A study analyses the cost-free culture in the consumption of digital journalistic information in Spain

An investigation by the Universidad Carlos III de Madrid (UC3M) analyses the low willingness of citizens to pay for the consumption of journalistic information on the Internet and the industry's inability to monetise digital content.

Furthermore, the research shows that, in the last decade, the process of homogenising the contents of the information industry has accelerated, resulting in poorly differentiated pieces which depend on the agencies. In this context, the study reveals that a large part of society no longer perceives information as a product with added value. "This process is accentuated by the growing perception that a person may be well informed through intentional or accidental news consumption on social media. Many citizens deny the value of digital information, and that's why they believe that they shouldn't pay for it", says one of the authors of this study, researcher Manuel Goyanes, professor at the UC3M Department of Communication.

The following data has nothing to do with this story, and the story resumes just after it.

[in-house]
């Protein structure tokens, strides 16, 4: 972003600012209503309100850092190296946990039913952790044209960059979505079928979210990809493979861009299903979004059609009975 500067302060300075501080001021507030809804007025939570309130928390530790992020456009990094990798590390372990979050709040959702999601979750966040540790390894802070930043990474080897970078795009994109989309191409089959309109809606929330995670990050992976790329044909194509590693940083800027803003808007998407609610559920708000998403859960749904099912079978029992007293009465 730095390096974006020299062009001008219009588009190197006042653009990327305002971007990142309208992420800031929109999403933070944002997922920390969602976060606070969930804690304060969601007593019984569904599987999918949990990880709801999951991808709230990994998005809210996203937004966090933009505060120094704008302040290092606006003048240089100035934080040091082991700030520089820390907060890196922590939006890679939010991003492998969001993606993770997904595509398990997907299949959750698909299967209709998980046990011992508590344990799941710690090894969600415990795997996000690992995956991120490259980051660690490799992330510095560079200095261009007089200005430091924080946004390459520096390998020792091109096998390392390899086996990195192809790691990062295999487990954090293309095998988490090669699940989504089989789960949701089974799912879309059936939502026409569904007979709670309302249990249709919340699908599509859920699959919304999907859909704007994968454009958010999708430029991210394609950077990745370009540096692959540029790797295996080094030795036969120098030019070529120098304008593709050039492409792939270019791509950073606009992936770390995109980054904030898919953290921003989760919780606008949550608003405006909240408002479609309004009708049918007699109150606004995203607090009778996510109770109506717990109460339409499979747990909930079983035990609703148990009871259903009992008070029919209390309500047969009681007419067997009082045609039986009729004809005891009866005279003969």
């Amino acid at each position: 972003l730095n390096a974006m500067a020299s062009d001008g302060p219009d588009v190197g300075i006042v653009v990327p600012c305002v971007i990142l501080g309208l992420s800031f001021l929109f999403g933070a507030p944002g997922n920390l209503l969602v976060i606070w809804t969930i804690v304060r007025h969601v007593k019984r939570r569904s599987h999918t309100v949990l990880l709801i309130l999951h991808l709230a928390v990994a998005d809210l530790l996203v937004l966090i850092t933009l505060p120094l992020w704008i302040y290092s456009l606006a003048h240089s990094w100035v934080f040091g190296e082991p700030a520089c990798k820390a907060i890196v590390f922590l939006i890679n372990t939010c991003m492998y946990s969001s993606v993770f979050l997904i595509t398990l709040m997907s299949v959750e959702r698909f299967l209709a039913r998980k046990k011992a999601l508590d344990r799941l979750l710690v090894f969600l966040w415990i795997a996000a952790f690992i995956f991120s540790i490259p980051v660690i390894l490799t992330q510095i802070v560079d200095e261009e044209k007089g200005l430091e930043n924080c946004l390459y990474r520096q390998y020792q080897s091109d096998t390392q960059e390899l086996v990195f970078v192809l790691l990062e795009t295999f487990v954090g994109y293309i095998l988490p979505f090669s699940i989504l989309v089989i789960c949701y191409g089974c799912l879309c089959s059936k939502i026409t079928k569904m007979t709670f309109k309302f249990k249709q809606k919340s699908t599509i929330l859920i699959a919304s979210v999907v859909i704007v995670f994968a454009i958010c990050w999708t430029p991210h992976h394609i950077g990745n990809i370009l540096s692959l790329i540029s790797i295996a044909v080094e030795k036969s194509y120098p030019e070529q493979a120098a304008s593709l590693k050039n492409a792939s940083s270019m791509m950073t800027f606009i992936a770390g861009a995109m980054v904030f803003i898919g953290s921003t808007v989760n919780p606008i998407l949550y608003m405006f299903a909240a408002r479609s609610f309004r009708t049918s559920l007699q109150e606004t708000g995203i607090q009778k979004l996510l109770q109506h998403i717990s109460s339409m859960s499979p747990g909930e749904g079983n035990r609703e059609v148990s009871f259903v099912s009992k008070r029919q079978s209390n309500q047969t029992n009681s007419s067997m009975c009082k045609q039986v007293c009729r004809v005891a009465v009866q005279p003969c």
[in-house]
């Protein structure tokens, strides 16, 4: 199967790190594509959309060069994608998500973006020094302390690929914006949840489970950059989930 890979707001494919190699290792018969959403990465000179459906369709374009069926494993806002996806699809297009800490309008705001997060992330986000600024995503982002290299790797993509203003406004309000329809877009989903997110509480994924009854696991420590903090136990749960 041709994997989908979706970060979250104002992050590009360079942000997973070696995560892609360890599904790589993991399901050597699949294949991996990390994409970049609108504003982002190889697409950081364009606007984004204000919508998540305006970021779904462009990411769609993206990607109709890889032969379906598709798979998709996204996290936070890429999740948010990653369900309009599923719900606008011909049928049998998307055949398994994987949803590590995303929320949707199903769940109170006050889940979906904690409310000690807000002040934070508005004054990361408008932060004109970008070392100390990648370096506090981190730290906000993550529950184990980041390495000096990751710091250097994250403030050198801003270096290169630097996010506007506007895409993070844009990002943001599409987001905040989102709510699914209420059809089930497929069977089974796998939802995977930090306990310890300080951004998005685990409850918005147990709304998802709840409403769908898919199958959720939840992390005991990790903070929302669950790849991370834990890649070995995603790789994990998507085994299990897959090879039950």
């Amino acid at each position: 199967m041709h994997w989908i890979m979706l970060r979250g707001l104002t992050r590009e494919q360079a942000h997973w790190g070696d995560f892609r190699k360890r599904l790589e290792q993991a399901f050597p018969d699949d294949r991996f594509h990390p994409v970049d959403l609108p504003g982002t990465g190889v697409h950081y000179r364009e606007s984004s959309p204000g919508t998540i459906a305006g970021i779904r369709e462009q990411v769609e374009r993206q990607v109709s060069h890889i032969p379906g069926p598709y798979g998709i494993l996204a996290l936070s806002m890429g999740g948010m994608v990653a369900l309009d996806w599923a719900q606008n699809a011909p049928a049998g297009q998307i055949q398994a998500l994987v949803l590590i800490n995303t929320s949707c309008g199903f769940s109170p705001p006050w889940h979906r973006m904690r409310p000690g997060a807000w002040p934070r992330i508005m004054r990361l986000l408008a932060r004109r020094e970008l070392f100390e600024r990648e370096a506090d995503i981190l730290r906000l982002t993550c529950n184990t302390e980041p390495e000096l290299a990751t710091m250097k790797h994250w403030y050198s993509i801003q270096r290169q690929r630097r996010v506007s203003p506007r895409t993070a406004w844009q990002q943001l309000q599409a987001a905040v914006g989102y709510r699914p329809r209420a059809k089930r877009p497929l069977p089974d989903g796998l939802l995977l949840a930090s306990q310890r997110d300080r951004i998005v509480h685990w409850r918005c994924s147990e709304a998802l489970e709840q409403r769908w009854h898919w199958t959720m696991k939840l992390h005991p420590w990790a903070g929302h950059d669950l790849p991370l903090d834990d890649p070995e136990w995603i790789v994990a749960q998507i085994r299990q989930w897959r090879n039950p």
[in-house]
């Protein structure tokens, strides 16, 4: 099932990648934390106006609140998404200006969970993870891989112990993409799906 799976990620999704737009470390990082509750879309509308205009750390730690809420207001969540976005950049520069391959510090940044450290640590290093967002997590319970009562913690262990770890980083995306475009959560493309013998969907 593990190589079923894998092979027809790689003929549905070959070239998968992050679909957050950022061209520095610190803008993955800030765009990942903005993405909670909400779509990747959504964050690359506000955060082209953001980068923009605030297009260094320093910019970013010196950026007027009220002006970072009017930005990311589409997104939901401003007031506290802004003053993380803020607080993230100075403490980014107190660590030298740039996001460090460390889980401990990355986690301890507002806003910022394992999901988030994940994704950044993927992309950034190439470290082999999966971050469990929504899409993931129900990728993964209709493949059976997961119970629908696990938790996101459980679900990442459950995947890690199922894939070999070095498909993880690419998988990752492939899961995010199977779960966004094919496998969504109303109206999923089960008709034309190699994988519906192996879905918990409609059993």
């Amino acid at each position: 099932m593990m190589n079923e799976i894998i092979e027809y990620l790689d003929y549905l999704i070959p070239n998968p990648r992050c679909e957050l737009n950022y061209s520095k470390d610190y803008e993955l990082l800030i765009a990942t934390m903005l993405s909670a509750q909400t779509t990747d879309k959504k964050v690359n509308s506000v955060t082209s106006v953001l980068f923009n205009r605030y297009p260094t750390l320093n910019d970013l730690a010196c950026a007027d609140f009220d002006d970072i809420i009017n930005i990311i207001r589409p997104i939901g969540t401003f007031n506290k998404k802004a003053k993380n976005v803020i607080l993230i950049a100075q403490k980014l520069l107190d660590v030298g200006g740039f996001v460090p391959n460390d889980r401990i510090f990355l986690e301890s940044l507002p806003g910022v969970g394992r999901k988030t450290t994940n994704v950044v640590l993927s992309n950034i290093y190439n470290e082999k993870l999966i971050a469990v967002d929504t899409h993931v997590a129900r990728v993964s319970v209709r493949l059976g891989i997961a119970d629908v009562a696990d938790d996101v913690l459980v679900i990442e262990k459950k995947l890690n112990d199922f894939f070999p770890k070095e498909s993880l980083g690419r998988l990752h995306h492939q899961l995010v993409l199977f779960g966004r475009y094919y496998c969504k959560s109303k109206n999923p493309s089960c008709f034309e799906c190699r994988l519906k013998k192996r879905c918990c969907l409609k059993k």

In addition, it points out that the rise of the Internet has contributed substantially to the economic devaluation of news production. "Cost-free culture is a phenomenon that has emerged from the popularisation of the Internet, which we define as a tendency of citizens to consider news as a public good that should be made available to society for free," says Goyanes.

This study analyses the relationship between citizens and digital information, in a context where news has lost its traditional value as a differentiated product: "If many newspapers find themselves in a difficult financial situation, it is precisely because they aren't investing in the human and technological resources required to offer an interesting product", says the researcher.

Bibliographic reference: Goyanes, M., Demeter, M. y de Grado, L. (2022). The culture of free: Construct explication and democratic ramifications for readers’ willingness to pay for public affairs news. Journalism, 23(1), 207’223 .



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